(str "Using OpenCV Version: " VERSION ".."))

Nothing annoying yet in the code, we can run lein uberjar to create the jar file, and then run a create-function from the CLI, using the same role.

aws lambda create-function  --function-name origami  \
 --handler lando.origami::handler   \
 --runtime java8   \
 --memory 512   \
 --timeout 20   \
 --zip-file fileb://./target/lando-0.1.0-SNAPSHOT-standalone.jar \
 --role arn:aws:iam::817572757560:role/lando 

This time, things did not go too well at first glance… and we’re stuck with:

An error occurred (RequestEntityTooLargeException) when calling the CreateFunction operation: Request must be smaller than 69905067 bytes for the CreateFunction operation

Let’s check the size of the generated jar file:

$ ls -alh target/lando-0.1.0-SNAPSHOT-standalone.jar 
-rw-r--r--  1 niko  staff    95M Sep 20 17:05 target/lando-0.1.0-SNAPSHOT-standalone.jar

That would be a little bit over the 70M limit enforced by AWS. So something you may not know is that origami has a version of OpenCV for each different plateform it is supposed to run on, this way everyone can get started very quickly but … it makes a resulting standalone jar file really big.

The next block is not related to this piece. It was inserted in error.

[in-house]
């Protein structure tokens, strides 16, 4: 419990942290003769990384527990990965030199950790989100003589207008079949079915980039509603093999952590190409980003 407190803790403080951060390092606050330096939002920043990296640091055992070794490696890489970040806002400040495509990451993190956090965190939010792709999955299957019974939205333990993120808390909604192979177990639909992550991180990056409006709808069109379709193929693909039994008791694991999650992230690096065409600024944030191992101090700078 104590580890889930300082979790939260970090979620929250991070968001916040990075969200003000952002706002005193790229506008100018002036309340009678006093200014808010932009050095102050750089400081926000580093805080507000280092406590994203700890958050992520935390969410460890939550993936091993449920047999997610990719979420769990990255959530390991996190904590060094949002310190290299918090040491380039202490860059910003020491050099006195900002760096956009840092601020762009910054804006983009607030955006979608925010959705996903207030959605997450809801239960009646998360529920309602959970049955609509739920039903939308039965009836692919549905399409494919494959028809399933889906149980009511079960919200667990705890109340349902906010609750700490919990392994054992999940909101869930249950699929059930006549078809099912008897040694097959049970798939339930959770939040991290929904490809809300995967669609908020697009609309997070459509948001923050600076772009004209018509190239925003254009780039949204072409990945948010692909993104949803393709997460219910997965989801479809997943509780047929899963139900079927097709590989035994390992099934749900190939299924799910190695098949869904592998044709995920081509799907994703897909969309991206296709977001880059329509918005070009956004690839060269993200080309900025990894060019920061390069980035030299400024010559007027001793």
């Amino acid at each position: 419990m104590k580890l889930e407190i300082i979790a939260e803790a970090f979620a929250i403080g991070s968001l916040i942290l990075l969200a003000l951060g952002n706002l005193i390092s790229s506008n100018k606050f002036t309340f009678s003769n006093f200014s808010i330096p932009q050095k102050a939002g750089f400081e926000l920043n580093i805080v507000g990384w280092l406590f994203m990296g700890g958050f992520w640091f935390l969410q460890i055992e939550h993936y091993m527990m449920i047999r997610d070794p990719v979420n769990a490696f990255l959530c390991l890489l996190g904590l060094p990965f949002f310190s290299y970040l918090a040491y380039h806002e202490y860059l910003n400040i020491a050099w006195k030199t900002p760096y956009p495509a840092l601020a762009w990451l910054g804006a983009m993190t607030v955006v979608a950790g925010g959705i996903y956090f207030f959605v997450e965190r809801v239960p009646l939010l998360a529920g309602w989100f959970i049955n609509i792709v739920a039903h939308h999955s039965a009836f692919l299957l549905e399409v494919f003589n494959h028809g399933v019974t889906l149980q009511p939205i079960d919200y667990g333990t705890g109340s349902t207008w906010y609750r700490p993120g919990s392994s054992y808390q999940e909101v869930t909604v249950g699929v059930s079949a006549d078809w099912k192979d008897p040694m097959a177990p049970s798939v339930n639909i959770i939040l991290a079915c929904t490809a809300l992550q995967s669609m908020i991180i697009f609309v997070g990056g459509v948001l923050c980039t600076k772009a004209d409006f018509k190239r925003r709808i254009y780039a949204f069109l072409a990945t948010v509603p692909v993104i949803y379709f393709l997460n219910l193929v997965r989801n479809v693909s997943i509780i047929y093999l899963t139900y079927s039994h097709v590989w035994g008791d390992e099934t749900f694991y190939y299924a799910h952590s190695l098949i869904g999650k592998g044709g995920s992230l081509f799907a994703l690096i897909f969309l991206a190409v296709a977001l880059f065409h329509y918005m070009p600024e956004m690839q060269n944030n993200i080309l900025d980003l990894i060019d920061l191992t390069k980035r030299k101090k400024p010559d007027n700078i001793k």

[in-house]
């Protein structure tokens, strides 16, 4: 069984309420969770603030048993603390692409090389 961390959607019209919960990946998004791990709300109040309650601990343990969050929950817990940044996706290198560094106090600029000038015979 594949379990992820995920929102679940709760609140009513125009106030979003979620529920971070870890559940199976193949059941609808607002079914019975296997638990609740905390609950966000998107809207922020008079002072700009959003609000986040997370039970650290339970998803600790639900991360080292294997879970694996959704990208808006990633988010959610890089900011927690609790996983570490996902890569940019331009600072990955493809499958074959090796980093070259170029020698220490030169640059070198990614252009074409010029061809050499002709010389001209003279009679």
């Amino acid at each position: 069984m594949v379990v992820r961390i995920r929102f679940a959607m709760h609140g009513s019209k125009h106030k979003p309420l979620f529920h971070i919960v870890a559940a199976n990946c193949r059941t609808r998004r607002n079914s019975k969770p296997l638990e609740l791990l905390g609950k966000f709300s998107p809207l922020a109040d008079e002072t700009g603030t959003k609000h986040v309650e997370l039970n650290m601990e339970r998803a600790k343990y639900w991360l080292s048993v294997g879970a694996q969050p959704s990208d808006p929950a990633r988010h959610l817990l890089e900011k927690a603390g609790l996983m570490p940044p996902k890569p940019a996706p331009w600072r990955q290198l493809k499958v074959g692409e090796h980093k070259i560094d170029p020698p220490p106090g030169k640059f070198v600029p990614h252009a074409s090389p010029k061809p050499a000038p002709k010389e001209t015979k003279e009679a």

$ unzip -l target/lando-0.1.0-SNAPSHOT-standalone.jar | grep natives
        0  12-17-2018 10:27   natives/linux_32/
        0  08-02-2019 11:18   natives/linux_64/
 39529136  08-02-2019 11:18   natives/linux_64/libopencv_java411.so
        0  08-14-2019 10:11   natives/linux_arm/
 25907540  08-14-2019 10:12   natives/linux_arm/libopencv_java411.so
        0  08-02-2019 13:54   natives/linux_arm64/
 32350952  08-02-2019 13:55   natives/linux_arm64/libopencv_java411.so
        0  08-01-2019 14:47   natives/osx_64/
 82392636  08-01-2019 14:47   natives/osx_64/libopencv_java411.dylib
        0  12-17-2018 10:27   natives/windows_32/
        0  08-01-2019 16:36   natives/windows_64/
 55030784  08-01-2019 16:37   natives/windows_64/opencv_java411.dll

Since lambdas are running on linux, we can focus on keeping just the compiled library needed, i.e linux_64/libopencv_java411.so.

Let’s slim things a bit:

 zip -d target/lando-0.1.0-SNAPSHOT-standalone.jar  \
 natives/windows_64/opencv_java411.dll  \
 natives/osx_64/libopencv_java411.dylib \